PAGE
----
AWB executives used their positions as government-appointed advisers in Iraq to ensure the post-war survival of one of dictator Saddam Hussein's top trade officials.
The damning claims made yesterday suggests AWB's former chairman Trevor Flugge had a hand in the Iraqi official winning a Trade Ministry job.
The Cole inquiry investigating $300 million in illicit payments to Saddam's government by the wheat exporter yesterday also revealed AWB claimed the kickbacks as a tax deduction.
But in the first evidence on Mr Flugge's activities as a high-level adviser in Iraq - for which he was paid $679,000 by the Australian Government - documents revealed he and AWB marketing chief Michael Long helped ensure a key Iraqi wheat official who was complicit in the kickbacks kept his government job.
An internal AWB report in June 2003 said the men had secured the trade ministry job for Iraq Grain Board director Yousif Abdul Rahman after Iraq's Coalition Provisional Authority purged the interim government of Saddam loyalists.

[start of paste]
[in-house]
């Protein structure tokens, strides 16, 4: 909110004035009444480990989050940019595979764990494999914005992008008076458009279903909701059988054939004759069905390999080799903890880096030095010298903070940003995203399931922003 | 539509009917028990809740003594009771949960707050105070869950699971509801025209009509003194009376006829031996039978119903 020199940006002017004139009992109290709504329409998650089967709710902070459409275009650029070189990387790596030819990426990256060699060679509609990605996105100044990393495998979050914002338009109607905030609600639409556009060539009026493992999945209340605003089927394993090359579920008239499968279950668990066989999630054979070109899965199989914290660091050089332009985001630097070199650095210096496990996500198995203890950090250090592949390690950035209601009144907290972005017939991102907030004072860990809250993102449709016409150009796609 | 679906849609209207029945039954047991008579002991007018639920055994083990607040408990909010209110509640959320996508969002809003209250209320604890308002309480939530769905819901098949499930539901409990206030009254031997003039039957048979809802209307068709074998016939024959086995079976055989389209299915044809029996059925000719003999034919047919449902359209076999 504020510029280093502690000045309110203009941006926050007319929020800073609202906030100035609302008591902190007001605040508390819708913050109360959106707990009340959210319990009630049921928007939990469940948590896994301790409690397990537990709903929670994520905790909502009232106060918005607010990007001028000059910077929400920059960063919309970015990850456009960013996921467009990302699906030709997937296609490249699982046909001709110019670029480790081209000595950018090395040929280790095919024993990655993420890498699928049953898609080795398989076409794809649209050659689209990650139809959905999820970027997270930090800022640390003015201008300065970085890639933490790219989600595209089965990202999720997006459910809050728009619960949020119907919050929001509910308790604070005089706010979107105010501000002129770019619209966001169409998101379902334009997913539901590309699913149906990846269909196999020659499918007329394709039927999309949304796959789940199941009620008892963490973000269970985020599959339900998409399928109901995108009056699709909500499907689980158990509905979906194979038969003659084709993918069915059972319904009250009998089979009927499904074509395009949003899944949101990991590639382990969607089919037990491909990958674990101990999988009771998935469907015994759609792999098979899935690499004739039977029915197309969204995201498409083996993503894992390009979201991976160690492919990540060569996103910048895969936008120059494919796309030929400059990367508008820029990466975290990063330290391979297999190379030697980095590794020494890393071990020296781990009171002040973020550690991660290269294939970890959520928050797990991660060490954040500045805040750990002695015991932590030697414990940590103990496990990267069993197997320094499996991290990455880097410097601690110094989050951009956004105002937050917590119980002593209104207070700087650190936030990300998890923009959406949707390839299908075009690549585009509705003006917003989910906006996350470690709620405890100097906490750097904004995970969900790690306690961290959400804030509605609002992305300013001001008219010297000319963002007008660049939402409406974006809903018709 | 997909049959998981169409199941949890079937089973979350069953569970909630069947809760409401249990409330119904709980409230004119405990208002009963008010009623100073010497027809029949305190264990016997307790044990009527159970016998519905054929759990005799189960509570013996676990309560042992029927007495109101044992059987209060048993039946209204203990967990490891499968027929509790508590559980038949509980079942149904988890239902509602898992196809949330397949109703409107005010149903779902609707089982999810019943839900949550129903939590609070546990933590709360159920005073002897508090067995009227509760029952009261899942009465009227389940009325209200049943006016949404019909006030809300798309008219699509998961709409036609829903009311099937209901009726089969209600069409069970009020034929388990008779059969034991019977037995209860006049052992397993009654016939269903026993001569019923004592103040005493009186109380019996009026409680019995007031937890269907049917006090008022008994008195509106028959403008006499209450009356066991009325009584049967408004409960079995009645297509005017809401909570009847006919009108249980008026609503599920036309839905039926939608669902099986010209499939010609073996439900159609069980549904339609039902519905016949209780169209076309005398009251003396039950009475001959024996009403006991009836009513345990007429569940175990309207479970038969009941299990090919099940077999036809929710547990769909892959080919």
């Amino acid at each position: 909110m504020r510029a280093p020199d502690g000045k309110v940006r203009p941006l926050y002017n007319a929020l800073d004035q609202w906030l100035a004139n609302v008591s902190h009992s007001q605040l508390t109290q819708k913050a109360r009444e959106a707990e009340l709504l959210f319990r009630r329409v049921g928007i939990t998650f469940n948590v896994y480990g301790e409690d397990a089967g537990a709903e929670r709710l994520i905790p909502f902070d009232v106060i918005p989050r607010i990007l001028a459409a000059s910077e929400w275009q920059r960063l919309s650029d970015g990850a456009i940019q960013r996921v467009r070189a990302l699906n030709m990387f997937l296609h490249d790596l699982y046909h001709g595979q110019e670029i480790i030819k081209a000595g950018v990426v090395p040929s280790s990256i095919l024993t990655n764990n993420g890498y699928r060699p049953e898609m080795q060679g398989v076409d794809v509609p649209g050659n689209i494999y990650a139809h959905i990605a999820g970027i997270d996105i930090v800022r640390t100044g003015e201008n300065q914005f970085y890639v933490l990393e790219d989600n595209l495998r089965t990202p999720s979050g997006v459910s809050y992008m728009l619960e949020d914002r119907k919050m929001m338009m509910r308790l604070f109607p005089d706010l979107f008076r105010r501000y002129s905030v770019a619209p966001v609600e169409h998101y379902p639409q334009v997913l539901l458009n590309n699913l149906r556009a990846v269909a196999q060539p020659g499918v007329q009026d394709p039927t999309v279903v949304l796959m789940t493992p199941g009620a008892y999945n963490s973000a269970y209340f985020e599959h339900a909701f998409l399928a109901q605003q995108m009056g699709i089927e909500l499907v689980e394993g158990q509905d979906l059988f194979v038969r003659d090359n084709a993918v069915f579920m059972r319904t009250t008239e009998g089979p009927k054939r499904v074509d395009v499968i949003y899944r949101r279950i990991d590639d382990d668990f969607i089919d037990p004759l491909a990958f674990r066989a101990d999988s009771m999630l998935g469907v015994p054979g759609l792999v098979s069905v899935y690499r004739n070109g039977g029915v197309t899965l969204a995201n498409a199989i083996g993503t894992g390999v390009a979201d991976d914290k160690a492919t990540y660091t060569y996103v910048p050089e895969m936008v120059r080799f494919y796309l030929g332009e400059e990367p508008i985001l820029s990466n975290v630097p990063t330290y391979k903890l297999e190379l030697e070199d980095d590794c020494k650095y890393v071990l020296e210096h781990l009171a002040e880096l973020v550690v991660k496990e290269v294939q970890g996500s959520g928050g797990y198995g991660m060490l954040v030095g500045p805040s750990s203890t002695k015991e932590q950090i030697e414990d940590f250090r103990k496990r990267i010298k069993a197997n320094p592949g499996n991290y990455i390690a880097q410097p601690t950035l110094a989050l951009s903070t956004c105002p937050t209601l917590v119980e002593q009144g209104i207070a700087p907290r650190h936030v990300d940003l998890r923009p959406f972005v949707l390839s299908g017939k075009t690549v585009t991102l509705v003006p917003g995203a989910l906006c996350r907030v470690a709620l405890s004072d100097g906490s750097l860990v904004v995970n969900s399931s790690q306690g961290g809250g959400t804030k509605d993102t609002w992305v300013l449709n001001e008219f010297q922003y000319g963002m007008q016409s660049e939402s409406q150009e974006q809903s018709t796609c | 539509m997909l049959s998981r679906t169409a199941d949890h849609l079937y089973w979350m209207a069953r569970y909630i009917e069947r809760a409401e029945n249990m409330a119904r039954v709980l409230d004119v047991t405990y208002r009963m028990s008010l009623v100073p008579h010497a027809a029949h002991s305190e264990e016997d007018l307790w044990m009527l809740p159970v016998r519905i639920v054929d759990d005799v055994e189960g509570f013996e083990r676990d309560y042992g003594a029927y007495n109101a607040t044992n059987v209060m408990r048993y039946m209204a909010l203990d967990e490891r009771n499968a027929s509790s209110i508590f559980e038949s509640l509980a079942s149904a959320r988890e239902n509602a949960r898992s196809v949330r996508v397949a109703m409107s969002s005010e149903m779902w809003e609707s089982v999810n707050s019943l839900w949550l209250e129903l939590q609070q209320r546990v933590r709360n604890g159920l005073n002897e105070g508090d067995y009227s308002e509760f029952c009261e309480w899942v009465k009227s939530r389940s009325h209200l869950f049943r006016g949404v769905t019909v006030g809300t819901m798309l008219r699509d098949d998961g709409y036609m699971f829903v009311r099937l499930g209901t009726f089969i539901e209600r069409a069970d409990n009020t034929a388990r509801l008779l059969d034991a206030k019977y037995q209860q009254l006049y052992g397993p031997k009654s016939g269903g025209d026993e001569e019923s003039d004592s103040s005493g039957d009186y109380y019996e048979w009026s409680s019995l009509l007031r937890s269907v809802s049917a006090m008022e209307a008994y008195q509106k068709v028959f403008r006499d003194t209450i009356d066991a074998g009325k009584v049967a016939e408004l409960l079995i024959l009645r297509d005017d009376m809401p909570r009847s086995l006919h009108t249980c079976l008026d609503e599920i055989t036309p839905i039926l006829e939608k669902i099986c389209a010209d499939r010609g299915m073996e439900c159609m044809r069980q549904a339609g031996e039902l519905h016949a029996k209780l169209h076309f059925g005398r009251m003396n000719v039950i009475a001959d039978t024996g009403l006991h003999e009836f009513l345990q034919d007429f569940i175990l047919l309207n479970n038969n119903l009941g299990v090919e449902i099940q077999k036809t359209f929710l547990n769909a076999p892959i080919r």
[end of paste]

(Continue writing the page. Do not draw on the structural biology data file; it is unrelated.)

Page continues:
Mr Yousif headed the grain board for much of the time that AWB paid hundreds of millions of dollars in kickbacks to Iraq under the UN's corruption-riddled oil-for-food program.
In Parliament yesterday, Prime Minister John Howard defended his decision to include AWB executives on an emergency dash to Baghdad to salvage Australian wheat exports to Iraq.
The Iraq Grain Board has suspended dealings with AWB - locking Australian farmers out of a one million tonne tender - pending the outcome of the Cole inquiry.
AWB chairman Brendan Stewart is going on a top-level mission to Iraq.
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